The shadow soldiers

"... The best things in life are beyond money; their price is agony and sweat and devotion... and the price demanded for the most precious of all things in life is life itself- ultimate cost for perfect value."
-- Lt. Colonel Jean V. Dubois, excerpted from Starship Troopers by Robert A. Heinlein

One of the many things that sets this country apart from any other that I've visited or lived in is the way in which Americans regard soldiers. Most European countries, with the very notable exception of Great Britain, have generally forgotten what it means to fight wars. They believe that they have become too sophisticated, too evolved, too progressive, to contemplate something so barbarous and primitive as warfare. Then, too, they do not have the kind of love of liberty that Americans seem to be born with- though I would argue that this instinct is nominal at best these days.

As a result, soldiers in those nations are regarded as at best a distraction, at worst a dangerous burden.

Not so here.

Here, soldiers are treated with respect and honour, revered for their sacrifices and their courage. Here, despite the miserable salaries and even more miserable treatment that they endure at the hands of their own government, the military is strictly a volunteer force. Here, men can still earn the right to be American citizens by serving a term in the nation's military. And here, Americans still know what it is to fight, to bleed, to suffer, and to die for what they believe in.

For Americans, rightly or wrongly, still believe in their freedoms, and they still believe that some things are beyond price. Perhaps uniquely among all the peoples of this world, they still believe that some things are worth dying for.

For many people in this country, today is not really a day for reverence and contemplation. It's a day of joy and happiness as we watch those we love graduate from university. (That is true in my case, anyway.) In spite of this, I ask that you spare a few moments of this beautiful day to honour the fallen... and to pray that no more may fall fighting in wars that are increasingly long, increasingly pointless, and have little or nothing to do with preserving American freedoms and everything to do with interfering in the politics and policies of other nations.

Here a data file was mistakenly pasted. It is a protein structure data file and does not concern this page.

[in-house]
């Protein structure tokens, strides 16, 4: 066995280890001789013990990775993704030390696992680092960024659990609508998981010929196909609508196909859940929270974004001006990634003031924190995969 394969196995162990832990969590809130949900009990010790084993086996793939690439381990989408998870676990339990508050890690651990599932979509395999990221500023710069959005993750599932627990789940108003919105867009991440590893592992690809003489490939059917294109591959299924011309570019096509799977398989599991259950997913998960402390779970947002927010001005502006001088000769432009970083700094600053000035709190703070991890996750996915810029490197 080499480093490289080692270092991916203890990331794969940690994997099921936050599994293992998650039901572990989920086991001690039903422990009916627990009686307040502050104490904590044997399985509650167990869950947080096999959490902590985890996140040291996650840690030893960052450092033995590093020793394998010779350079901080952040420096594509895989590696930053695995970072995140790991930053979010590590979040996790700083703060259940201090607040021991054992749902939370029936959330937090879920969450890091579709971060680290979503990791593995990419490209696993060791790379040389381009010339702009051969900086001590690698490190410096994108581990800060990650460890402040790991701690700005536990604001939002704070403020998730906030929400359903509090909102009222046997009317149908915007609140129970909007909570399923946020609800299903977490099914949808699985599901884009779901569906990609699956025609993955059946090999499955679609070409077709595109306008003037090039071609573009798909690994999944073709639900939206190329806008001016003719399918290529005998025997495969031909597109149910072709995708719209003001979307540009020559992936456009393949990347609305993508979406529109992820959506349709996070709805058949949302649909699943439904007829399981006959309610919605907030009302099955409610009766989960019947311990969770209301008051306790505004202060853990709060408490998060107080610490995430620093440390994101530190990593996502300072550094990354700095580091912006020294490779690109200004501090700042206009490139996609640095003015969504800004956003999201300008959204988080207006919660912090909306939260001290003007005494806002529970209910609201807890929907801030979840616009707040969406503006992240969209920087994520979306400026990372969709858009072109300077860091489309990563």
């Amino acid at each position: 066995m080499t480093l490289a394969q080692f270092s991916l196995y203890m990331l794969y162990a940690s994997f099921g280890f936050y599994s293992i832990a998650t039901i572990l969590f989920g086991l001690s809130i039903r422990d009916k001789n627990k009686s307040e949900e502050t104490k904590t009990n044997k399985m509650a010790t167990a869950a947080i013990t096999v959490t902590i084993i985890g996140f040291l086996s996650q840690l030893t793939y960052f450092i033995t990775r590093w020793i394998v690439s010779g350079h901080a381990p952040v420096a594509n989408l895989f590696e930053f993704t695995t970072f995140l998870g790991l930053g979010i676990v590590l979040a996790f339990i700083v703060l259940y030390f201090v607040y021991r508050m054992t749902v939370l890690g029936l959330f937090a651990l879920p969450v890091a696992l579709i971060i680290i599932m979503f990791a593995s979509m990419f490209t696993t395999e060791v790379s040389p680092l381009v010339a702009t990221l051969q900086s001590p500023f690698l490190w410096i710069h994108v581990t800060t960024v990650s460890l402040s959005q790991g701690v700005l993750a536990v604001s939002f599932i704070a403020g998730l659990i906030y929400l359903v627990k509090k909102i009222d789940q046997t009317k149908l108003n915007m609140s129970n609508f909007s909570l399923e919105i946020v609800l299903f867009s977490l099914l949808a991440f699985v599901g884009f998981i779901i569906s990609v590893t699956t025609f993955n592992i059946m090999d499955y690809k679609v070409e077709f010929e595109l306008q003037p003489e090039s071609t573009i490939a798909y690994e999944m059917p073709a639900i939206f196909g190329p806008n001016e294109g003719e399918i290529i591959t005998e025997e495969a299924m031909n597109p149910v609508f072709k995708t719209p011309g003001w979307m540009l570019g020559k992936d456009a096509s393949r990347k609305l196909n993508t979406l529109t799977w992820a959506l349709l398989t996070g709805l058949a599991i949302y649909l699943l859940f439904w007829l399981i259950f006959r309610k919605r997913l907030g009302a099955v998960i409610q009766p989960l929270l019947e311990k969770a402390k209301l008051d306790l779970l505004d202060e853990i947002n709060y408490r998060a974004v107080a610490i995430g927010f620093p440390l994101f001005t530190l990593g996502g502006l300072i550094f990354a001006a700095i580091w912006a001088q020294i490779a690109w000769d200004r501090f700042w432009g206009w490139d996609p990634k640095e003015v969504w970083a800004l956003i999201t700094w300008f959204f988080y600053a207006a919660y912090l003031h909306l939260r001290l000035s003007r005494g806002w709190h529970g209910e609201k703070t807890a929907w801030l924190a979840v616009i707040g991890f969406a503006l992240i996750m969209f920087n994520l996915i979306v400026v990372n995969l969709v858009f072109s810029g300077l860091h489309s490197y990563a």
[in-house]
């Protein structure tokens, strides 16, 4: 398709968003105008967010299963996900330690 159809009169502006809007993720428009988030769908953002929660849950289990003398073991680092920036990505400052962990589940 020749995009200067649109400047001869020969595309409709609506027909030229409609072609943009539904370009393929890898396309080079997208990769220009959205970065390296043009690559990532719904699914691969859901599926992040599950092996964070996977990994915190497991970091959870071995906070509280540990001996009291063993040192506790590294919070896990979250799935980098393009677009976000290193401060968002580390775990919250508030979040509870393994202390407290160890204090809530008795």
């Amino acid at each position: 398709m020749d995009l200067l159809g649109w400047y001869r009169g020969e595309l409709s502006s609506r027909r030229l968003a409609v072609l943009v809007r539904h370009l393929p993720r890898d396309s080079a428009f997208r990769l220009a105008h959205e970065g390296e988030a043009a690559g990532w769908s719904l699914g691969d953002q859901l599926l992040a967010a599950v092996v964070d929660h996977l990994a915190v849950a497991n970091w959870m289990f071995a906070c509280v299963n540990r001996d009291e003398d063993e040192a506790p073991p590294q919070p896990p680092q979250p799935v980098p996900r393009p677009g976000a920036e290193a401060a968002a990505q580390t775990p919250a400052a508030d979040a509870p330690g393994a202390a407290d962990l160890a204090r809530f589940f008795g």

As I have made clear before, I categorically disagree with the wars that this country now fights. Sending young men to fight and die on foreign shores, while hobbled with absurdly restrictive rules of engagement and burdened with utterly idiotic peacekeeping missions, is NOT the way to preserve a nation's blood and treasure. Overstretching the military by fighting 5 wars simultaneously is beyond absurd. Turning the military into a "kinder, gentler" peacekeeping force, instead of using it for what it should be used- that is, killing people and breaking things- saps the morale and strength of this most precious and most vital of institutions.

For all that, though, today of all days, let us give respect and honour to those who made the ultimate sacrifice, in all of the bloody and terrible battlefields throughout all of the long history of this nation's wars. Let us remember, quietly and reverently, those who fought, so that we do not have to.




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